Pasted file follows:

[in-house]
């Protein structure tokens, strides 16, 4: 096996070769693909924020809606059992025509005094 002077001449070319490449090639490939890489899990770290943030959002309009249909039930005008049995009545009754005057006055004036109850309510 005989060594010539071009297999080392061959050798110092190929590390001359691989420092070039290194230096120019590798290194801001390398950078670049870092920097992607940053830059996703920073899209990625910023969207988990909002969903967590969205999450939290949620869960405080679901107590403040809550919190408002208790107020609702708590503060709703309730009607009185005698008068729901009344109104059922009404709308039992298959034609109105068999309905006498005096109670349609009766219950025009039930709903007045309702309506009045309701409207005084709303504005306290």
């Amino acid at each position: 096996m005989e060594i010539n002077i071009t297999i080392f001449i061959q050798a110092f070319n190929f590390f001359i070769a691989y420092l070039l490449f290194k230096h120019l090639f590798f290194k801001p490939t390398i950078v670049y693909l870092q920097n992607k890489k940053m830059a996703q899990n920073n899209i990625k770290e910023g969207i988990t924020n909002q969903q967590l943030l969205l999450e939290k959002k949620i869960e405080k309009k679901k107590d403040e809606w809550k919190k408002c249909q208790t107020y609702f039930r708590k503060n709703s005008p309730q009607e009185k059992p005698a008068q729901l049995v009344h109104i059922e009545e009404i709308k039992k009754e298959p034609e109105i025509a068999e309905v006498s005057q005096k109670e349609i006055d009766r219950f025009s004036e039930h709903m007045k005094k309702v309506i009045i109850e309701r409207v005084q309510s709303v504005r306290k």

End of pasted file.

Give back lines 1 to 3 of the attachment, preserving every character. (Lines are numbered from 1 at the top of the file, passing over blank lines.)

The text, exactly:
[in-house]
């Protein structure tokens, strides 16, 4: 096996070769693909924020809606059992025509005094 002077001449070319490449090639490939890489899990770290943030959002309009249909039930005008049995009545009754005057006055004036109850309510 005989060594010539071009297999080392061959050798110092190929590390001359691989420092070039290194230096120019590798290194801001390398950078670049870092920097992607940053830059996703920073899209990625910023969207988990909002969903967590969205999450939290949620869960405080679901107590403040809550919190408002208790107020609702708590503060709703309730009607009185005698008068729901009344109104059922009404709308039992298959034609109105068999309905006498005096109670349609009766219950025009039930709903007045309702309506009045309701409207005084709303504005306290």
């Amino acid at each position: 096996m005989e060594i010539n002077i071009t297999i080392f001449i061959q050798a110092f070319n190929f590390f001359i070769a691989y420092l070039l490449f290194k230096h120019l090639f590798f290194k801001p490939t390398i950078v670049y693909l870092q920097n992607k890489k940053m830059a996703q899990n920073n899209i990625k770290e910023g969207i988990t924020n909002q969903q967590l943030l969205l999450e939290k959002k949620i869960e405080k309009k679901k107590d403040e809606w809550k919190k408002c249909q208790t107020y609702f039930r708590k503060n709703s005008p309730q009607e009185k059992p005698a008068q729901l049995v009344h109104i059922e009545e009404i709308k039992k009754e298959p034609e109105i025509a068999e309905v006498s005057q005096k109670e349609i006055d009766r219950f025009s004036e039930h709903m007045k005094k309702v309506i009045i109850e309701r409207v005084q309510s709303v504005r306290k």